Israel Institute of Technology, Israel
Keynote: J Nurs Care
Patient's handover has been declared as an area of considerable vulnerability to patient safety as well as a point of resilience, as it presents opportunities to identify, correct and ├ó┬?┬?bounce back├ó┬?┬? from errors happened in the last shift. This presentation describes findings from four different studies on nursing handovers, delineating the resilience strategies nurses develop to maintain patient safety. Comparing mental models of incoming, outgoing, and expert nurses of 40 handovers, two seemingly contradictory processes in the shift handover were revealed: a ├ó┬?┬?Chinese whisper effect├ó┬?┬Ł and an ├ó┬?┬?information restoration├ó┬?┬Ł process, where incoming nurses restructure missing information based, perhaps, on their prior knowledge, experience, and unmediated impression of the patient. Another qualitative study using interviews, showed that nurses rely on cross-checking strategies to make sense of the information gained during handovers. These strategies help identifying ├ó┬?┬?red flags├ó┬?┬? that help them set priorities, and direct their attention to prevent something bad from happening. Another important resilience strategy, is to involve the patient during handovers. We found that nurses revealed resilience by trying to involve those patients that were less reluctance to participate during handover due to their personality traits. Finally, we demonstrated that engagement with resilient handover strategies was linked to treatment errors in patient care in the following shift. Specifically, face-to-face verbal update with interactive questioning; update from practitioners other than the outgoing; topics initiated by incoming as well as outgoing team, and writing a summary prior to handover ├ó┬?┬? all were significantly and negatively linked to fewer treatment errors. Thus, a nursing handover should not be viewed only as a telegram, where the outgoing nurse provides concise information on the patient, but rather as a dialogue, where the incoming and outgoing nurse share their perceptions on the patient, ask clarification questions, and together discuss their perceptions of the patient.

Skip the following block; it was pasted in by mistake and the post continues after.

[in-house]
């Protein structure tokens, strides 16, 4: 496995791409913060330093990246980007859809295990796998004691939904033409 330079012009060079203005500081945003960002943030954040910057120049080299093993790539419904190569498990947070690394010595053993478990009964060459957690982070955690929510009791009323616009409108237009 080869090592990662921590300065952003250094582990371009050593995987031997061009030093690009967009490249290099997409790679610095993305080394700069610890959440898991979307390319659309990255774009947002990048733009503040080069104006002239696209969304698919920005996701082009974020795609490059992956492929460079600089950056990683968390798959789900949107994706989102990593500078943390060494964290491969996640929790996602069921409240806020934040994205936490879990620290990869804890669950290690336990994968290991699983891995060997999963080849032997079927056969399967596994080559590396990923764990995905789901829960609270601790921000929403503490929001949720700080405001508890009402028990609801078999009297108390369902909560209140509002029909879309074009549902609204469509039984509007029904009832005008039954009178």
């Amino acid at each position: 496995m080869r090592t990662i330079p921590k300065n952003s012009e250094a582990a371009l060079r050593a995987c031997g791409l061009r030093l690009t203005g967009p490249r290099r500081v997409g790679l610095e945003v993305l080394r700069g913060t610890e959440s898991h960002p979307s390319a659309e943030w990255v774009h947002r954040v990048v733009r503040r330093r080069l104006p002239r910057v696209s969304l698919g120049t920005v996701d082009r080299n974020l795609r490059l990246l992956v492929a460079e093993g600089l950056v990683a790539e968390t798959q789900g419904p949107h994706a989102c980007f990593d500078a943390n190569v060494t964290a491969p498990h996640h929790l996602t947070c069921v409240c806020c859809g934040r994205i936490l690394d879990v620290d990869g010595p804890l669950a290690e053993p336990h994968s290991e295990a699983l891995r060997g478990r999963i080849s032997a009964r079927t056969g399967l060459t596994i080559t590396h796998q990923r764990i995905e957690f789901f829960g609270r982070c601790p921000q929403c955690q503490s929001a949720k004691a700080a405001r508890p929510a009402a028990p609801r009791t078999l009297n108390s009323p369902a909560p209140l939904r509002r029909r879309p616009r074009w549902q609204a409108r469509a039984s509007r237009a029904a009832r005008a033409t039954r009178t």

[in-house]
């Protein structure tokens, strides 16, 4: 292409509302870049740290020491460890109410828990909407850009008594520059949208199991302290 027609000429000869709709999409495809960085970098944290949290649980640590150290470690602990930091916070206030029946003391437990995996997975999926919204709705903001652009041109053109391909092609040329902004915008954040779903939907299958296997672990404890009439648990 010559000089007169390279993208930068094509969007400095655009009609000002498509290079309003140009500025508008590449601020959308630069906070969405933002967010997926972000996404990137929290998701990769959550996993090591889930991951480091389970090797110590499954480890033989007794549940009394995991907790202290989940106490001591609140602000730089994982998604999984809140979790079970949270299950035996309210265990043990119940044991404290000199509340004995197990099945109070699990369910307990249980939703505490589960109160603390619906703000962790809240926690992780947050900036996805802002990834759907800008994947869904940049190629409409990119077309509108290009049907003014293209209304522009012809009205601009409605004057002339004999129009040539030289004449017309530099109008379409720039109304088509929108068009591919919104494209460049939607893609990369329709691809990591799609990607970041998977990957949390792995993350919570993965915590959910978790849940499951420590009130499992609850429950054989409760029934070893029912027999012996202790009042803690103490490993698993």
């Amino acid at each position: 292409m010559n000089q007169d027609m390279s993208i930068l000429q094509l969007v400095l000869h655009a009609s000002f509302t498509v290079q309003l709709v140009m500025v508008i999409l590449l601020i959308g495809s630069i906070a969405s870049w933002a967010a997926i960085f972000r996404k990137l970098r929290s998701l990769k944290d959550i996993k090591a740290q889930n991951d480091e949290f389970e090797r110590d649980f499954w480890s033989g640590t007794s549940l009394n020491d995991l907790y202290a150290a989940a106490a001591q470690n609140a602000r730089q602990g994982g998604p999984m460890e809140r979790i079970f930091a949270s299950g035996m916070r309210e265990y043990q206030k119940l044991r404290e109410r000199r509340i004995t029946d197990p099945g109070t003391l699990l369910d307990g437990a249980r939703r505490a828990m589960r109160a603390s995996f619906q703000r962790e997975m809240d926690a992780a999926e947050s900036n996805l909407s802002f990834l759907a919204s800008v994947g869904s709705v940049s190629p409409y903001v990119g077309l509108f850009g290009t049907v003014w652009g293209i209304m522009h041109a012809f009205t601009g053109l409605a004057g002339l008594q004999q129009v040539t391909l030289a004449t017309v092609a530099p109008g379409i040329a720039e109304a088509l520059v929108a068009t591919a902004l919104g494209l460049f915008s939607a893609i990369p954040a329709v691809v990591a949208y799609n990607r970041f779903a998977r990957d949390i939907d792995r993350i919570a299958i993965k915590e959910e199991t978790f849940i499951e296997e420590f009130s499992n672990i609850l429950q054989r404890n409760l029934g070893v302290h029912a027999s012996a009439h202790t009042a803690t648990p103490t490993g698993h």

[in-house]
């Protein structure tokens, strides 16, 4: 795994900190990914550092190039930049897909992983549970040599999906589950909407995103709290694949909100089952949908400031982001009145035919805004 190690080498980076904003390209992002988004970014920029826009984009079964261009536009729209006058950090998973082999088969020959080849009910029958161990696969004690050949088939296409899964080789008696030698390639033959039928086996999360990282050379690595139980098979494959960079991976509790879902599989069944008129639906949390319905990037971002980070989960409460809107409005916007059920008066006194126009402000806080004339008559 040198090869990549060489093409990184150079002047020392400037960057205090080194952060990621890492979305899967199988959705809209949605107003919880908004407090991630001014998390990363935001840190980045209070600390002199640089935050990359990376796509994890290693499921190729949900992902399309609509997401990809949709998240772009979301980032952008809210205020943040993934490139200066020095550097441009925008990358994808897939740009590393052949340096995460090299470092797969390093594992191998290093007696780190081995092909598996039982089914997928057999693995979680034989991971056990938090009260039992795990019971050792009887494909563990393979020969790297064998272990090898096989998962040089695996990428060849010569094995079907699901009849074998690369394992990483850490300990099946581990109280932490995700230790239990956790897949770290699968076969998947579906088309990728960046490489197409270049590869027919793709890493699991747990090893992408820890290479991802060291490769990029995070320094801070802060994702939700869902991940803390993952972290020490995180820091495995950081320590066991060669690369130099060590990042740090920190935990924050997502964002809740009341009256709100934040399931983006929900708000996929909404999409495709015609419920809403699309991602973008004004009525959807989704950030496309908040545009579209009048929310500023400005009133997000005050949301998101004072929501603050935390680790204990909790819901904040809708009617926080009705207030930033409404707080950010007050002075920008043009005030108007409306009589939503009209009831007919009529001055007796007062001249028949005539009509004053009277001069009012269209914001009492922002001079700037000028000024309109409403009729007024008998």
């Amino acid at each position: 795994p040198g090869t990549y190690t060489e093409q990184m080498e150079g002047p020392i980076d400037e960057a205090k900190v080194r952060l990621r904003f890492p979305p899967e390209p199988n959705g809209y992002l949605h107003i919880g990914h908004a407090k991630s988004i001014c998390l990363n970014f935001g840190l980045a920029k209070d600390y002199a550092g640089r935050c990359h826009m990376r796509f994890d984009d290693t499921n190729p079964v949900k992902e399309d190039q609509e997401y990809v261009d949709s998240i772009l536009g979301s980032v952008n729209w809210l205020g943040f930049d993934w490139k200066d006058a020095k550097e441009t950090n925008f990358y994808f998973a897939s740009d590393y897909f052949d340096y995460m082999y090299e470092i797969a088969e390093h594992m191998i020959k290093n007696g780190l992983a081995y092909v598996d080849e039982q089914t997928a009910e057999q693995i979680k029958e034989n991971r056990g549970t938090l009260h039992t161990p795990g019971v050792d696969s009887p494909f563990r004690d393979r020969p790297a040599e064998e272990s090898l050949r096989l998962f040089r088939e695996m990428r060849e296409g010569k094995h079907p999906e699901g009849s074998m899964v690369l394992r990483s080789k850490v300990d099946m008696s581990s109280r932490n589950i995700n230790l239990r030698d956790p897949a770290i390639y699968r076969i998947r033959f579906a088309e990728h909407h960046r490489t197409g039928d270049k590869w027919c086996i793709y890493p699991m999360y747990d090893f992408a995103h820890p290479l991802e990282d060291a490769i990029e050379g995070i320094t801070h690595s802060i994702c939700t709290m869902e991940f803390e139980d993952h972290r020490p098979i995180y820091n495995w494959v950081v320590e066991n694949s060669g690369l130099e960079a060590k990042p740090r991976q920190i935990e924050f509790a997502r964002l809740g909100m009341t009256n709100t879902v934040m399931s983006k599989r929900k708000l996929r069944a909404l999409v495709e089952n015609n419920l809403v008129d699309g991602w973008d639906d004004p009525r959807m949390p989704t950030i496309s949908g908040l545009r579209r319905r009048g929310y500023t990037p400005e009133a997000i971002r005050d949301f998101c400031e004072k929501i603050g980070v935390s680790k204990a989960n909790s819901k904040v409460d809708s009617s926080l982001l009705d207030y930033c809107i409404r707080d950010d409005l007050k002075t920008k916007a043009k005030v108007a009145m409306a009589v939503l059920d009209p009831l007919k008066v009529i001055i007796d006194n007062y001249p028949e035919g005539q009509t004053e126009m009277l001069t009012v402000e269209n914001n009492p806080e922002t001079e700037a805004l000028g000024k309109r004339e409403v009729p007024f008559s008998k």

Professor Drach-Zahavy earned her PhD degree in Organizational Psychology at the Technicon, the Israel Institute of Technology. From year 2000, she is academic staff at the Department of nursing, the Faculty of Health, and Welfare Sciences, at the Department of Nursing, the University of Haifa, where she now serves as an Associate Professor. As an Organizational Psychologist, her research tries to understand the challenges that health organizations set before managers regarding management, teamwork, and ward's effectiveness. She is particularly interested in effectiveness in terms of safety, and quality of care. Her This endeavor comes at a time of growing recognition in healthcare that its fundamental challenges are organizational, not merely clinical. Hence her research interests focus on:
-Safety- including providers’ safety, patient safety, and effective handover
-Promoting nurses' health, and well-being
-Dissimilation of evidence based practice
Her research was funded by several important national and international research grants.
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